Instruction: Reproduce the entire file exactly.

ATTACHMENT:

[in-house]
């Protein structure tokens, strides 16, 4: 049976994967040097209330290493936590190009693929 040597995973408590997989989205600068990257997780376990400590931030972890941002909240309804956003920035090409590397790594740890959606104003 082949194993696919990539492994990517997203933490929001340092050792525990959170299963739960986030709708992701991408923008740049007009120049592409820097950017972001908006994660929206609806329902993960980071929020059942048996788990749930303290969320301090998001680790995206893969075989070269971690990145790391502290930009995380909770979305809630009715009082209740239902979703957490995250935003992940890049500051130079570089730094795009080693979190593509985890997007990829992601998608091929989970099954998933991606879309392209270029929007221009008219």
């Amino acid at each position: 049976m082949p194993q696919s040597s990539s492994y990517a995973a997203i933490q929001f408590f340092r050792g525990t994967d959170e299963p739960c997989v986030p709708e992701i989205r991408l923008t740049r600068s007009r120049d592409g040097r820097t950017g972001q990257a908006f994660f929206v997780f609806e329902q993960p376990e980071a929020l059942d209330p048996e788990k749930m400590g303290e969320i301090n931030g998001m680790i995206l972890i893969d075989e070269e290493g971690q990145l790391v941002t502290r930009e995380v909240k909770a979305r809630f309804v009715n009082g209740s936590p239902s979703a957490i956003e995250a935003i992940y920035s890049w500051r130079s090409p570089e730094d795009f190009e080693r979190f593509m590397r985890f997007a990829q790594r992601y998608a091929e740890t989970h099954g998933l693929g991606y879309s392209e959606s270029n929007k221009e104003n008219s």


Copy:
[in-house]
């Protein structure tokens, strides 16, 4: 049976994967040097209330290493936590190009693929 040597995973408590997989989205600068990257997780376990400590931030972890941002909240309804956003920035090409590397790594740890959606104003 082949194993696919990539492994990517997203933490929001340092050792525990959170299963739960986030709708992701991408923008740049007009120049592409820097950017972001908006994660929206609806329902993960980071929020059942048996788990749930303290969320301090998001680790995206893969075989070269971690990145790391502290930009995380909770979305809630009715009082209740239902979703957490995250935003992940890049500051130079570089730094795009080693979190593509985890997007990829992601998608091929989970099954998933991606879309392209270029929007221009008219």
């Amino acid at each position: 049976m082949p194993q696919s040597s990539s492994y990517a995973a997203i933490q929001f408590f340092r050792g525990t994967d959170e299963p739960c997989v986030p709708e992701i989205r991408l923008t740049r600068s007009r120049d592409g040097r820097t950017g972001q990257a908006f994660f929206v997780f609806e329902q993960p376990e980071a929020l059942d209330p048996e788990k749930m400590g303290e969320i301090n931030g998001m680790i995206l972890i893969d075989e070269e290493g971690q990145l790391v941002t502290r930009e995380v909240k909770a979305r809630f309804v009715n009082g209740s936590p239902s979703a957490i956003e995250a935003i992940y920035s890049w500051r130079s090409p570089e730094d795009f190009e080693r979190f593509m590397r985890f997007a990829q790594r992601y998608a091929e740890t989970h099954g998933l693929g991606y879309s392209e959606s270029n929007k221009e104003n008219s």